[[5/]] The standard provides:
§ 1910.212 General requirements for all machines.
(a) Machine guarding--
(1) Types of guarding. One or more methods of machine guarding shall be provided to protect the operator and other employees in the machine area from hazards such as those created by point of operation, ingoing nip points, rotating parts, flying chips and sparks. Examples of guarding methods are--barrier, guards, two-hand tripping devices, electronic safety devices, etc.
[[6/]] The standard provides:
§1910.219 Mechanical power-transmission apparatus
(f) Gears, sprockets, and chains.
(3) Sprockets and chains. All sprocket wheels and chains shall be enclosed unless they are more than seven (7) feet above the floor or platform. Where the drive extends over other machine or working areas, protection against falling shall be provided. This subparagraph does not apply to manually operated sprockets.
[[7/]] Throughout the transcript a sprocket wheel and chain was identified as a "sprocket, wheel and chain." For clarity, all quotes from the transcript omit the extraneous comma.
[[8/]] The rule provides:
Rule 15. Amended and Supplemental Pleadings
* * *
(b) Amendments to Conform to the Evidence.
When issues not raised by the pleadings are tried by express or implied consent of the parties, they shall be treated in all respects as if they had been raised in the pleadings. Such amendment of the pleadings as may be necessary to cause them to conform to the evidence and to raise these issues may be made upon motion of any party at any time, even after judgment; but failure so to amend does not affect the result of the trial of these issues. If evidence is objected to at the trial on the ground that it is not within the issues made by the pleadings, the court may allow the pleadings to be amended and shall do so freely when the presentation of the merits of the action will be subserved thereby and the objecting party fails to satisfy the court that the admission of such evidence would prejudice the party in maintaining the party's action or defense upon the merits. The court may grant a continuance to enable the objecting party to meet such evidence.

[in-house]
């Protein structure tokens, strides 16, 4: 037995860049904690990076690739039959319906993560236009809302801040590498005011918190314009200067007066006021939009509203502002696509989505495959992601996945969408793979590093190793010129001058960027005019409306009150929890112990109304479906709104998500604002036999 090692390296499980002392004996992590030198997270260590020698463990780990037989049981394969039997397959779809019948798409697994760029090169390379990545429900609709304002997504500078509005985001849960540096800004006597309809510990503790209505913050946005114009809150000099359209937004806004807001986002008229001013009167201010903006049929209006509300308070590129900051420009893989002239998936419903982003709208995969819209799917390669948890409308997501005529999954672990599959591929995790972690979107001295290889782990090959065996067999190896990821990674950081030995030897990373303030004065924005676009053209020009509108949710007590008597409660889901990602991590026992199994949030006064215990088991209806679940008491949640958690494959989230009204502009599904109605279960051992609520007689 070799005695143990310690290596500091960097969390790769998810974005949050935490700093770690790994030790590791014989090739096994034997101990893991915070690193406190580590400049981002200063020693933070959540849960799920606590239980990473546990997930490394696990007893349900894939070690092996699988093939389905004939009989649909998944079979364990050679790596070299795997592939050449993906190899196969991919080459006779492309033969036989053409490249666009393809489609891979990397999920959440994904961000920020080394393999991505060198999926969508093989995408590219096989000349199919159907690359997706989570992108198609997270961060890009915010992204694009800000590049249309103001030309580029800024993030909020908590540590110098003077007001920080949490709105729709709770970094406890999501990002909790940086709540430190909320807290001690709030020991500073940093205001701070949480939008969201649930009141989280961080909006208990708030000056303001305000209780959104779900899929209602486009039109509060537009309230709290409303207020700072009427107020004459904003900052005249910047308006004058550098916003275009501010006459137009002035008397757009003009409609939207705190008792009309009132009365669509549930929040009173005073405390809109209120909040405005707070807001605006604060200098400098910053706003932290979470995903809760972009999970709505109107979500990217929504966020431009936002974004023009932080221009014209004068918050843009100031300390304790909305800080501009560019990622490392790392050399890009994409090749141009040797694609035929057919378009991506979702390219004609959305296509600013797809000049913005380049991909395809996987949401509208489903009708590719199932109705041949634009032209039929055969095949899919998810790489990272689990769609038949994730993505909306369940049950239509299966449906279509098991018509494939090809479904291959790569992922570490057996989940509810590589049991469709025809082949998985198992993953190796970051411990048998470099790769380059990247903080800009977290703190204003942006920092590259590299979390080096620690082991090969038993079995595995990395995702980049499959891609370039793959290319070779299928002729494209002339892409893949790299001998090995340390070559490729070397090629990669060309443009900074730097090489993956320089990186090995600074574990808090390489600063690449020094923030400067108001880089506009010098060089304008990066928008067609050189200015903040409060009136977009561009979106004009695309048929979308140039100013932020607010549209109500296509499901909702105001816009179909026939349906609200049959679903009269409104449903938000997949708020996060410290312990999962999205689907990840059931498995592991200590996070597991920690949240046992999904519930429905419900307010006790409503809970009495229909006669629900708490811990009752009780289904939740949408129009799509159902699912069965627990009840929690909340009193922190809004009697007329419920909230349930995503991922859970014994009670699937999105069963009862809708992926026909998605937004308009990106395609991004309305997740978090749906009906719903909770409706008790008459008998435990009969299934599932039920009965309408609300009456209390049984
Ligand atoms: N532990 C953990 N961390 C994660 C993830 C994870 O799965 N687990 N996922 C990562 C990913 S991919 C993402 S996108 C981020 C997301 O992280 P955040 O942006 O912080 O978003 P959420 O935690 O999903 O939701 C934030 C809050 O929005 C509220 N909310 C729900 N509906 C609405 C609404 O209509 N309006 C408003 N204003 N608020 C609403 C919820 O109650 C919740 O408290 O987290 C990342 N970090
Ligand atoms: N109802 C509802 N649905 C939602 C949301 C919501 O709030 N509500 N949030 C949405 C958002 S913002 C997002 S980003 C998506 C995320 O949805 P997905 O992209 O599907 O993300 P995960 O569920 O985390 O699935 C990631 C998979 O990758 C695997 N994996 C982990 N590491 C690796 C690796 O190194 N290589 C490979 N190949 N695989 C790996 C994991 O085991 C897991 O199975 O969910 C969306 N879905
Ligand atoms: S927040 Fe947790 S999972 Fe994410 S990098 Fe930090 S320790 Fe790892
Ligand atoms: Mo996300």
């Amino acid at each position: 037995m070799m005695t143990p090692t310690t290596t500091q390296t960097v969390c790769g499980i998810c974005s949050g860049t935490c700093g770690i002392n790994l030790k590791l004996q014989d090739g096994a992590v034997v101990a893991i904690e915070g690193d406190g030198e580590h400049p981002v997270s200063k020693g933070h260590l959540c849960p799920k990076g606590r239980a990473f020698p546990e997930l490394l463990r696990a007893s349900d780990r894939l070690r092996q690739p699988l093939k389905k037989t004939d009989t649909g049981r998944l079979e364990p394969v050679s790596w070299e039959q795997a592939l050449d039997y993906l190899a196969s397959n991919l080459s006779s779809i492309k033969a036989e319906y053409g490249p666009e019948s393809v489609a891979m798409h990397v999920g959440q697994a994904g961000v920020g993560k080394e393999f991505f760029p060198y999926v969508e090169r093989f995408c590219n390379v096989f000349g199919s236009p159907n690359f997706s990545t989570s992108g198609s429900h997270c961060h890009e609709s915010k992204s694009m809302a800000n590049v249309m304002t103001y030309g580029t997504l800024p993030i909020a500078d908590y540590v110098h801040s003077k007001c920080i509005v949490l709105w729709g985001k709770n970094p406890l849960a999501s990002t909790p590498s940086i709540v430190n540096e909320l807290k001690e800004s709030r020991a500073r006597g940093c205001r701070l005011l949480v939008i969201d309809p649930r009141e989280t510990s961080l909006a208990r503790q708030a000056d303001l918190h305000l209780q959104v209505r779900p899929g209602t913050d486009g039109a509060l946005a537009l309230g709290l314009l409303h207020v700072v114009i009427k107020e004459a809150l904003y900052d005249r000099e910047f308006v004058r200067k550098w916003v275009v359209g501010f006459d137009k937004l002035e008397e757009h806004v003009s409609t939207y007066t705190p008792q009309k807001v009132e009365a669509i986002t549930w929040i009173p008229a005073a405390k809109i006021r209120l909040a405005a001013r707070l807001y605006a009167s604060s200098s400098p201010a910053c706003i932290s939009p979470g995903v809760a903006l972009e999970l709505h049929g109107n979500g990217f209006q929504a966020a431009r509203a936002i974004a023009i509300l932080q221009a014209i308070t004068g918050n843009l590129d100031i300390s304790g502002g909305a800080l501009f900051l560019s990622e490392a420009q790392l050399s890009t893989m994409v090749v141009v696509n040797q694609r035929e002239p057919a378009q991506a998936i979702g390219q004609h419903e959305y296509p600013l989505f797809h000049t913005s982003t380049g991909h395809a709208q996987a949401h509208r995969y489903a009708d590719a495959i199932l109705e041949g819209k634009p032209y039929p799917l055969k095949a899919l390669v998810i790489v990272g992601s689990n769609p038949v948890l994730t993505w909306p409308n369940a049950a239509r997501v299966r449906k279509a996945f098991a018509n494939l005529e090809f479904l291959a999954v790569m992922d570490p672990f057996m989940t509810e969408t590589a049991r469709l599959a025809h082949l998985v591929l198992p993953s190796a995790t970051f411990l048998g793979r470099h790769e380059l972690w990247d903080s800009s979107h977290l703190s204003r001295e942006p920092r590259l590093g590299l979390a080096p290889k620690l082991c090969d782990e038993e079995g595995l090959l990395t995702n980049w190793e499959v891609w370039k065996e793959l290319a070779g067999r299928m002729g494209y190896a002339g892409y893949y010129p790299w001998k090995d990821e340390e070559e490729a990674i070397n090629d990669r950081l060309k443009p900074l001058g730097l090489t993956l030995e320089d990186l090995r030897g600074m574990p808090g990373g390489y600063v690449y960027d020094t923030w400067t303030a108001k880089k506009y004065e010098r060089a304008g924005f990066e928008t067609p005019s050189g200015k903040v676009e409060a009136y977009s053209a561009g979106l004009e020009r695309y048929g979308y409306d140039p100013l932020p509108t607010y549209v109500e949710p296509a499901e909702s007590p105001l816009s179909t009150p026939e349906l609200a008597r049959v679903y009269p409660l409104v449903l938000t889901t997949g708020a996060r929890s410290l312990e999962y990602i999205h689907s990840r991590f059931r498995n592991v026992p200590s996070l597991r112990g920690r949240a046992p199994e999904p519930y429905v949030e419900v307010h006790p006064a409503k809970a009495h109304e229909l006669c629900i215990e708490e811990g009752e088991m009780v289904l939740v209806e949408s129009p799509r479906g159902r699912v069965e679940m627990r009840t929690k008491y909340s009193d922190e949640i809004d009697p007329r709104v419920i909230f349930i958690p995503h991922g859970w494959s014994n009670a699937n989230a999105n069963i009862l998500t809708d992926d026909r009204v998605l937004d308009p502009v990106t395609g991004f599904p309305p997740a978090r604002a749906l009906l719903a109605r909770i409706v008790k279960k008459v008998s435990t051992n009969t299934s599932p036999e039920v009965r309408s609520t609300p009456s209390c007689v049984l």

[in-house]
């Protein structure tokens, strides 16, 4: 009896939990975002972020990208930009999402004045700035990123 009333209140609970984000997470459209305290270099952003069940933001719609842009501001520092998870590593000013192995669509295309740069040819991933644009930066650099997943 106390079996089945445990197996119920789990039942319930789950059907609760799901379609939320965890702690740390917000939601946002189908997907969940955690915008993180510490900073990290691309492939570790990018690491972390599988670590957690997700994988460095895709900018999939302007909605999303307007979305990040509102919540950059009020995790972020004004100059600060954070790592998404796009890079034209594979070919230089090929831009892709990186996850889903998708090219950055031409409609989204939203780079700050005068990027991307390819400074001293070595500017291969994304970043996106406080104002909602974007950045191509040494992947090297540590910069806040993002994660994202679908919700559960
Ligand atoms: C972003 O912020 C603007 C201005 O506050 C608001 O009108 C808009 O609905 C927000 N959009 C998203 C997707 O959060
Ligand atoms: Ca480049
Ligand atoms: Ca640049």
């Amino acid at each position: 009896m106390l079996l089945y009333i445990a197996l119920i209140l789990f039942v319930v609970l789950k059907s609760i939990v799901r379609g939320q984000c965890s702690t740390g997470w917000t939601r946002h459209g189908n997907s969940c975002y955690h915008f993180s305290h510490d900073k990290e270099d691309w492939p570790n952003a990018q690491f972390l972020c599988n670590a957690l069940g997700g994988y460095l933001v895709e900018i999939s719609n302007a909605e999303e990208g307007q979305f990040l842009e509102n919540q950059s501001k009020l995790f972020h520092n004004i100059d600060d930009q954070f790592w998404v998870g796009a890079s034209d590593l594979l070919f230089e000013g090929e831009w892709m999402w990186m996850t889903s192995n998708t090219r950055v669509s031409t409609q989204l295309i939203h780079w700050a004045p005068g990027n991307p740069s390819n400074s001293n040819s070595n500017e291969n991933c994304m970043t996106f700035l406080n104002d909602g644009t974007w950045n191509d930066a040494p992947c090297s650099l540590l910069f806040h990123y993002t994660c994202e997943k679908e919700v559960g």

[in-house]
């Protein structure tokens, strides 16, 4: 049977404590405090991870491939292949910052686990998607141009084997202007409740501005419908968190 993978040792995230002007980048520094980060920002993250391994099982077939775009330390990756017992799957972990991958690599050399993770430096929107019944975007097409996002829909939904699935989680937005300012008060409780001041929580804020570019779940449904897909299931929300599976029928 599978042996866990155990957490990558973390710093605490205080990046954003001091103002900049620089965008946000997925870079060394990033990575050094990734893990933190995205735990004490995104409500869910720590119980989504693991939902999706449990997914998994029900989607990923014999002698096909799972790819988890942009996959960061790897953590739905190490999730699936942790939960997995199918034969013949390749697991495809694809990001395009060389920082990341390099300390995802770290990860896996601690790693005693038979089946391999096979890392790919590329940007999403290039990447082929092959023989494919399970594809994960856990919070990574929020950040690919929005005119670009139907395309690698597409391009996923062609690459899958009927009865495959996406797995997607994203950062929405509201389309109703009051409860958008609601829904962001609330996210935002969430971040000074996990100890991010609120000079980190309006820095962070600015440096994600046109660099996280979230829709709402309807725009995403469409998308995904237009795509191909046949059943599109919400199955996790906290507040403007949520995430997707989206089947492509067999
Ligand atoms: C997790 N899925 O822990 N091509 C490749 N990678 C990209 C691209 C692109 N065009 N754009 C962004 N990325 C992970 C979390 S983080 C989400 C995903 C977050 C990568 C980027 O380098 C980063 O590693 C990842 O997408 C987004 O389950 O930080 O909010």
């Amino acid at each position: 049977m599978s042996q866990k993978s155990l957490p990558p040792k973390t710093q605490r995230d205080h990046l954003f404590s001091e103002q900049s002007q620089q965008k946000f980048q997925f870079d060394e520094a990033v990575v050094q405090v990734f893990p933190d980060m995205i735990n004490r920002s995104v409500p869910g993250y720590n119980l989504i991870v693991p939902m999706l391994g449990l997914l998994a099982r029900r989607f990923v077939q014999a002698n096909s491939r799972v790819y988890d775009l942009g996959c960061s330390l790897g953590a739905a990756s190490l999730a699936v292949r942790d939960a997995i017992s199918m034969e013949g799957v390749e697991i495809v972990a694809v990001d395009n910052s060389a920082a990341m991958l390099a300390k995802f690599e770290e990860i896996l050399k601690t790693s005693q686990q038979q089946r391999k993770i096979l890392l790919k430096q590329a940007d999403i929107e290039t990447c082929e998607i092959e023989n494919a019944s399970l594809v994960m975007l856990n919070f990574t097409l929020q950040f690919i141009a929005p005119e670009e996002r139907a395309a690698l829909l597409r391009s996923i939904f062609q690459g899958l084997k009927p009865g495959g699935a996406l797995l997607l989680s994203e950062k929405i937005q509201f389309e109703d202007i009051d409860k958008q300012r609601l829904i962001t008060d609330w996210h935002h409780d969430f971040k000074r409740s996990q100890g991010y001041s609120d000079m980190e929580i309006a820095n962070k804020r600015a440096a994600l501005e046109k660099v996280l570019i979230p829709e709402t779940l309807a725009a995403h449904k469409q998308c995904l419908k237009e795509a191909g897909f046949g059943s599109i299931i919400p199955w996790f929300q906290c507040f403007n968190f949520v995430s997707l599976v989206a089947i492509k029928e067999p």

[[9/]] By affirming the citation, the judge found violations at both the outfeed and infeed areas of the corn dog fryer. However, although the citation alleges that violations existed in both areas and there are photographic exhibits of both areas, the Secretary did not present evidence of employee access to the outfeed sprocket wheels and chains. In the absence of any proof of employee exposure, we find that the Secretary failed to meet her burden of proving a violation at the outfeed sprocket wheels and chains. By itself, the photograph of the outfeed areas does not establish a failure to comply with the standard.
[[10/]] The standard provides:
§ 1910.212 General requirements for all machines.
(a) Machine guarding
(4) Barrels, containers,and drums. Revolving drums, barrels, and containers shall be guarded by an enclosure which is interlocked with the drive mechanism, so that the barrel, drum, or container cannot revolve unless the guard enclosure is in place.
[[11/]] The standard provides:
§1910.252 Welding, cutting, and brazing.
(a) Installation and operation of oxygen-fuel gas systems for welding and cutting
(2) Cylinders and containers
(ii) Storage of cylinders--general.
(b) Inside of buildings, cylinders shall be stored in a well- protected, well-ventilated, dry location, at least 20 feet from highly combustible materials such as oil or excelsior. Cylinders should be stored in definitely assigned places away from elevators, stairs, or gangways. Assigned storage spaces shall be located where cylinders will not be knocked over or damaged by passing or falling objects, or subject to tampering by unauthorized persons. Cylinders shall not be kept in unventilated enclosures such as lockers and cupboards.
[[12/]] At the beginning of the hearing, the Secretary moved to
amend the cited standard from 1910.252(a)(2)(iii)(b) to 1910.252(a)(2)(ii)(b).
Armour objected to the amendment claiming that their case would be prejudiced
"[b]ecause we prepared to defend against the section cited, and this has changed the
section." The Secretary proposed to offer as an exhibit the form prepared by the
compliance officer, already exchanged between the parties, showing the correct standard.
The Secretary asserted it was "clear a typographical error was [committed] at the
time" the Citation and Notification of Penalty Form was typed, and the judge
overruled Armour's objection. Armour did not raise the issue in its brief in response to
direction for review. Therefore, we will not consider this issue.